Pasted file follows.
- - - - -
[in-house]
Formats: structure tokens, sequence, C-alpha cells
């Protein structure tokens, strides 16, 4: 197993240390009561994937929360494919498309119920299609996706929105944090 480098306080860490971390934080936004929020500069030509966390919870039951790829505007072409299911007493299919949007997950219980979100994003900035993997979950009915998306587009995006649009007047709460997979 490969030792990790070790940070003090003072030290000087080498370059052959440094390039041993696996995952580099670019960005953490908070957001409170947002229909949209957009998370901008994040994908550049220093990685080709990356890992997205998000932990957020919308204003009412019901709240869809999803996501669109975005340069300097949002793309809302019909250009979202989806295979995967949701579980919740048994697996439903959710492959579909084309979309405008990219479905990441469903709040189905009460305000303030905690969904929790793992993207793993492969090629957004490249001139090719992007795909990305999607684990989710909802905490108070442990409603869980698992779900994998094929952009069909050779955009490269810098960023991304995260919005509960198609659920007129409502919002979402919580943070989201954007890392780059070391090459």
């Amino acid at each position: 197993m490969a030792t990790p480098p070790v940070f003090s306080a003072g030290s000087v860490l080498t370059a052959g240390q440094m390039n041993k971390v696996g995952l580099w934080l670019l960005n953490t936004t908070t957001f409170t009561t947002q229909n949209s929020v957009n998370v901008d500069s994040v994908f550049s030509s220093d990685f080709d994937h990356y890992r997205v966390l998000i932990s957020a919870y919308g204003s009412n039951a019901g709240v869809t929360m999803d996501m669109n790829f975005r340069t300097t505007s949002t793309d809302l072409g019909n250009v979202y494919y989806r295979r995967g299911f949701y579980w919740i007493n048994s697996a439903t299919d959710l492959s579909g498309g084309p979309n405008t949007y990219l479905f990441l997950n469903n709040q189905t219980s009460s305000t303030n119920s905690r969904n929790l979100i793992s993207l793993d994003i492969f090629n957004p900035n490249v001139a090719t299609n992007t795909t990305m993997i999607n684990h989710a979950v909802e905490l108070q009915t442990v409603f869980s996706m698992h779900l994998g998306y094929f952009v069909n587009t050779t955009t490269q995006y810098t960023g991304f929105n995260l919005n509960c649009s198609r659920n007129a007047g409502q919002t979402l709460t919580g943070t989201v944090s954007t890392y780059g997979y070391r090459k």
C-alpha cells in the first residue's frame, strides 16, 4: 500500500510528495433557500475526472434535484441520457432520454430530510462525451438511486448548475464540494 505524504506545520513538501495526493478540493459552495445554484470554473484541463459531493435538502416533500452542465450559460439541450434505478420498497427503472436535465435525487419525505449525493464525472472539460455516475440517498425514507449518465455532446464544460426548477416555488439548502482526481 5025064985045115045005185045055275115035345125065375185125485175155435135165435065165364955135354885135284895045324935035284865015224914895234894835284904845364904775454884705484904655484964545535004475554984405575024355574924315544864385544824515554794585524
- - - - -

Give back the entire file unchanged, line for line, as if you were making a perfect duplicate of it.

[in-house]
Formats: structure tokens, sequence, C-alpha cells
């Protein structure tokens, strides 16, 4: 197993240390009561994937929360494919498309119920299609996706929105944090 480098306080860490971390934080936004929020500069030509966390919870039951790829505007072409299911007493299919949007997950219980979100994003900035993997979950009915998306587009995006649009007047709460997979 490969030792990790070790940070003090003072030290000087080498370059052959440094390039041993696996995952580099670019960005953490908070957001409170947002229909949209957009998370901008994040994908550049220093990685080709990356890992997205998000932990957020919308204003009412019901709240869809999803996501669109975005340069300097949002793309809302019909250009979202989806295979995967949701579980919740048994697996439903959710492959579909084309979309405008990219479905990441469903709040189905009460305000303030905690969904929790793992993207793993492969090629957004490249001139090719992007795909990305999607684990989710909802905490108070442990409603869980698992779900994998094929952009069909050779955009490269810098960023991304995260919005509960198609659920007129409502919002979402919580943070989201954007890392780059070391090459």
């Amino acid at each position: 197993m490969a030792t990790p480098p070790v940070f003090s306080a003072g030290s000087v860490l080498t370059a052959g240390q440094m390039n041993k971390v696996g995952l580099w934080l670019l960005n953490t936004t908070t957001f409170t009561t947002q229909n949209s929020v957009n998370v901008d500069s994040v994908f550049s030509s220093d990685f080709d994937h990356y890992r997205v966390l998000i932990s957020a919870y919308g204003s009412n039951a019901g709240v869809t929360m999803d996501m669109n790829f975005r340069t300097t505007s949002t793309d809302l072409g019909n250009v979202y494919y989806r295979r995967g299911f949701y579980w919740i007493n048994s697996a439903t299919d959710l492959s579909g498309g084309p979309n405008t949007y990219l479905f990441l997950n469903n709040q189905t219980s009460s305000t303030n119920s905690r969904n929790l979100i793992s993207l793993d994003i492969f090629n957004p900035n490249v001139a090719t299609n992007t795909t990305m993997i999607n684990h989710a979950v909802e905490l108070q009915t442990v409603f869980s996706m698992h779900l994998g998306y094929f952009v069909n587009t050779t955009t490269q995006y810098t960023g991304f929105n995260l919005n509960c649009s198609r659920n007129a007047g409502q919002t979402l709460t919580g943070t989201v944090s954007t890392y780059g997979y070391r090459k």
C-alpha cells in the first residue's frame, strides 16, 4: 500500500510528495433557500475526472434535484441520457432520454430530510462525451438511486448548475464540494 505524504506545520513538501495526493478540493459552495445554484470554473484541463459531493435538502416533500452542465450559460439541450434505478420498497427503472436535465435525487419525505449525493464525472472539460455516475440517498425514507449518465455532446464544460426548477416555488439548502482526481 5025064985045115045005185045055275115035345125065375185125485175155435135165435065165364955135354885135284895045324935035284865015224914895234894835284904845364904775454884705484904655484964545535004475554984405575024355574924315544864385544824515554794585524